Oh, and by-the-by, Category 5 of the WHO’s 6 category pandemic scale would equate to: person-to-person transmission in two countries in the same part of the world. Say, how’s that different from the common flu transmitted via people on vacation traveling outside their own home country, that’s equivalent to a Cat 5, WHO? Let a Cat 5 Hurricane pass over your headquarters sometime and you’ll get a real sense of scale and how inaccurate yours truly seems to be. When we talk about bad science in this article we’re referring to data that is grossly misplaced and categorized and the apprehension that it can instill in the media and general public who are hungry for sensationalized information. Again, reference the SARS case, did it have a 17% CFR or 0% CFR, well, that depends now doesn’t it on where you lived and how you were treated, same thing with AIDS, the infection rates and CFR in rural Africa are far different than those Beverly Hills, CA for those with the same damn virus.

So, the bottom line is that the general world health organization community continues in the 21st century down a cobble stone road of bad science and suspect reporting practices and at times takes major hits to its credibility in the public eye. What else is new? It would seem that they have historically taken the same path and attitude as the weather forecasting community…”Without us, what have you got?” Nothing, I suppose; but a need to carry an umbrella every time one sees a herd of dark clouds in the overhead sky…just to be on the safe side. We’re not downplaying the health risks associated with these viruses, especially H1N1, we’re just saying, take the published numbers for what they are, more like weather estimates in a 7 day forecast, use good judgment when reviewing information gleaned from the media, they sensationalize because that’s what sells. H1N1 isn’t a Category 5 hurricane, if it was, you wouldn’t be around to even read this article, you’d be dead or in a bunker somewhere riding this storm out, an exaggeration, but still, you get the point of the analogy, I hope. Now please excuse me while I go down a mega dose of Vitamin C, I talk a good game like Franklin D. Roosevelt (“The only thing we have to fear…”), but I don’t want the flu this season anymore than the next guy, even a mild version is a major pain.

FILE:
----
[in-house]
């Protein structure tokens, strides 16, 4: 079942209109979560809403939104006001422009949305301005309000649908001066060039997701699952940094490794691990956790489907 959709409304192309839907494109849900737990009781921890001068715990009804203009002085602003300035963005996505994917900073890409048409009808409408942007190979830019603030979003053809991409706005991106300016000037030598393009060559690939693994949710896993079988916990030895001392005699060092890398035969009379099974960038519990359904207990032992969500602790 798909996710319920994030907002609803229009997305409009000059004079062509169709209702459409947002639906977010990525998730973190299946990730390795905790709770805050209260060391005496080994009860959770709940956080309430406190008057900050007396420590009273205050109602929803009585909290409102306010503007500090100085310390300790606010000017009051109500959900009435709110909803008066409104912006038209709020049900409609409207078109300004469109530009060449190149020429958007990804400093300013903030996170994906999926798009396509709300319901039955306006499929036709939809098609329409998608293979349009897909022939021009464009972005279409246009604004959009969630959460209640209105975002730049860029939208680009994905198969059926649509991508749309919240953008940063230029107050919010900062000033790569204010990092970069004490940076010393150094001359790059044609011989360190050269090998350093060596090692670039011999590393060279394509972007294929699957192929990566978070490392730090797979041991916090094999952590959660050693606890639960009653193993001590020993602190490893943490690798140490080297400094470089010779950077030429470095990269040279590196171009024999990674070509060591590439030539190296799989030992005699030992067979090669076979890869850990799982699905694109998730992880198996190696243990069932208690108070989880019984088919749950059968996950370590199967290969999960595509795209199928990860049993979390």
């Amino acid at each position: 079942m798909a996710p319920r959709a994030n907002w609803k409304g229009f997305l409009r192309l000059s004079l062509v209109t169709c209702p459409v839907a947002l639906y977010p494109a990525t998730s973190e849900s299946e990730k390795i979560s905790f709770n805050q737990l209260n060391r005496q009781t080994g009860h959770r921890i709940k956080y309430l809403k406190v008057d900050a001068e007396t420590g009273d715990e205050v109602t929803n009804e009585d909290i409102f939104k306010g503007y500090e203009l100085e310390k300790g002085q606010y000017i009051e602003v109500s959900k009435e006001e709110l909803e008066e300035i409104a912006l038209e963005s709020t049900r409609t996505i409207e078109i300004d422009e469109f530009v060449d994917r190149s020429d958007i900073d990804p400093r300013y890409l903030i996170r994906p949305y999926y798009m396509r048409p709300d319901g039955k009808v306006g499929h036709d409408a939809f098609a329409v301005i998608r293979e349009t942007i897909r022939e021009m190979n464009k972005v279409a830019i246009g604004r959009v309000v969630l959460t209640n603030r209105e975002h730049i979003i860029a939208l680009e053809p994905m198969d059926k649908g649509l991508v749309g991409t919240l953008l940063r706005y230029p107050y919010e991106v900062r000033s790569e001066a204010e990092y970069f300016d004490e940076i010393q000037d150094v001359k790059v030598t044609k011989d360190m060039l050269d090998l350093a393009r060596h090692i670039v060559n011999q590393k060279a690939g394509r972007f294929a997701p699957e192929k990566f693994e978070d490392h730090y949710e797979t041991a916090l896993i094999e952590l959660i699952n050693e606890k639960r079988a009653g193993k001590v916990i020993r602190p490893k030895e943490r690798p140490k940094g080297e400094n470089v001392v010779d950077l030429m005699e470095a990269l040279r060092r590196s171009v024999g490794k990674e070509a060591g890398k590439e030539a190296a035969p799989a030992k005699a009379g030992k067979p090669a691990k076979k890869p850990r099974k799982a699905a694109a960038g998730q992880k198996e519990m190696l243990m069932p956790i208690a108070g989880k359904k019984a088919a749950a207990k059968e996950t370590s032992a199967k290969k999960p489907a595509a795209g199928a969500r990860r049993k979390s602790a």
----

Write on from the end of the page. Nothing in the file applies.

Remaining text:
My co-writer for this article, Rod Mishler is a Senior Data Analyst and Data Client Operations Manager for a major data information management company in the U.S. and has a master’s degree from Carnegie Mellon University.

See other articles by this author below:

The Misnomer of Case Fatality Rate

Jade

The Psychology of Post Nuclear Generations

The Immortality of The Human Cell

NanoBioElectromagnetics

The Dawn of Socialized Banking in America

7 Day Eclipse – An Anthology of Poetry

The Theistic Multiverse Part I (The Philosophy)

The Theistic Multiverse Part II (The Math)

About sjeffers1

Sean Maurice Jefferson has written 9 post in this blog.

  • admin

    I’m Canadian and I think it is worth pointing out that ALL SARS related deaths in Canada were in ONE city, Toronto. I think that might help prevent people from forming an obfuscated view of Canada’s health care system. Especially when this article discusses, at length, misinterpretation of data and the misleading conclusions that can be made from it. Obviously… the situation was compromised for the people in Toronto, because, taking a closer look, Canada had more cases of SARS than the States and in reality prevented more deaths from SARS than the States. I have accepted a zero tolerance attitude towards the flak so often emanating from our neighbors to the south. How can anyone be expected to believe that the health care system of America is something we Canadian’s should be jealous of? The States remains the only developed country without universal health care and if we look at where the good ol’ U.S. of A stands in terms of health care when compared to Canada we would see the 37th spot is occupied by the US and the 30th by Canada. If we were to investigate further and examine life expectancy we would find Canada sitting comfortably in 8th place, and America (maybe not so comfortably) in 50th. I can say I agree with most of the points of this article though, so maybe we should all just get used to the American attitude.

    Posted by Chad Bergman, on 09/21/2009 at 19:50